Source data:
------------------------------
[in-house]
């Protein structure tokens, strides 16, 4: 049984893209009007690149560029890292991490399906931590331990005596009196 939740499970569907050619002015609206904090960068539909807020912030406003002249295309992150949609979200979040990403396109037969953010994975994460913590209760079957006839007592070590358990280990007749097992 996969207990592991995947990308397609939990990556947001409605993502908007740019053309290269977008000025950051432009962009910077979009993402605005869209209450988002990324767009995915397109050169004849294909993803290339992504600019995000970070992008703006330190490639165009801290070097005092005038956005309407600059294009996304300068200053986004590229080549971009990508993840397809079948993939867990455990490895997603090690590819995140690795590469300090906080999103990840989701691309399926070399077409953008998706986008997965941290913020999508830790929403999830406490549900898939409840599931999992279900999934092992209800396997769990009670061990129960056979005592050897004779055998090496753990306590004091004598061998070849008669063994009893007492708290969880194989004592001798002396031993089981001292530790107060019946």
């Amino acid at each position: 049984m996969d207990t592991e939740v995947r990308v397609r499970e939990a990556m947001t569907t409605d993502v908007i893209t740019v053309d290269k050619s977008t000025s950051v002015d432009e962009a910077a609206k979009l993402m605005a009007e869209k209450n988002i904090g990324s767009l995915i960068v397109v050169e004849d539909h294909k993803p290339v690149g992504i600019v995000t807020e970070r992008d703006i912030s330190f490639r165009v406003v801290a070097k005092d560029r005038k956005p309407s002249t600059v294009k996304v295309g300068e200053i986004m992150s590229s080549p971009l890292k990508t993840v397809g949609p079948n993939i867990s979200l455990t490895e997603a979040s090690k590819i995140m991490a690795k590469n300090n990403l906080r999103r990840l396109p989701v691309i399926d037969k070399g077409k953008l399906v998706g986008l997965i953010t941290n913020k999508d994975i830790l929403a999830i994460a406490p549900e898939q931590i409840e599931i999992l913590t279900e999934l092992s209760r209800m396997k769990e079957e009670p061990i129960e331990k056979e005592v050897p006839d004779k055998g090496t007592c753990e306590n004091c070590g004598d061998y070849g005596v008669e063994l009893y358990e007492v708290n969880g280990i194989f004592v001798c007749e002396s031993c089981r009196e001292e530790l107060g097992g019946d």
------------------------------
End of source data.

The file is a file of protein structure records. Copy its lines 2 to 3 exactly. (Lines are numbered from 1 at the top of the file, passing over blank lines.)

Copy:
């Protein structure tokens, strides 16, 4: 049984893209009007690149560029890292991490399906931590331990005596009196 939740499970569907050619002015609206904090960068539909807020912030406003002249295309992150949609979200979040990403396109037969953010994975994460913590209760079957006839007592070590358990280990007749097992 996969207990592991995947990308397609939990990556947001409605993502908007740019053309290269977008000025950051432009962009910077979009993402605005869209209450988002990324767009995915397109050169004849294909993803290339992504600019995000970070992008703006330190490639165009801290070097005092005038956005309407600059294009996304300068200053986004590229080549971009990508993840397809079948993939867990455990490895997603090690590819995140690795590469300090906080999103990840989701691309399926070399077409953008998706986008997965941290913020999508830790929403999830406490549900898939409840599931999992279900999934092992209800396997769990009670061990129960056979005592050897004779055998090496753990306590004091004598061998070849008669063994009893007492708290969880194989004592001798002396031993089981001292530790107060019946």
């Amino acid at each position: 049984m996969d207990t592991e939740v995947r990308v397609r499970e939990a990556m947001t569907t409605d993502v908007i893209t740019v053309d290269k050619s977008t000025s950051v002015d432009e962009a910077a609206k979009l993402m605005a009007e869209k209450n988002i904090g990324s767009l995915i960068v397109v050169e004849d539909h294909k993803p290339v690149g992504i600019v995000t807020e970070r992008d703006i912030s330190f490639r165009v406003v801290a070097k005092d560029r005038k956005p309407s002249t600059v294009k996304v295309g300068e200053i986004m992150s590229s080549p971009l890292k990508t993840v397809g949609p079948n993939i867990s979200l455990t490895e997603a979040s090690k590819i995140m991490a690795k590469n300090n990403l906080r999103r990840l396109p989701v691309i399926d037969k070399g077409k953008l399906v998706g986008l997965i953010t941290n913020k999508d994975i830790l929403a999830i994460a406490p549900e898939q931590i409840e599931i999992l913590t279900e999934l092992s209760r209800m396997k769990e079957e009670p061990i129960e331990k056979e005592v050897p006839d004779k055998g090496t007592c753990e306590n004091c070590g004598d061998y070849g005596v008669e063994l009893y358990e007492v708290n969880g280990i194989f004592v001798c007749e002396s031993c089981r009196e001292e530790l107060g097992g019946d």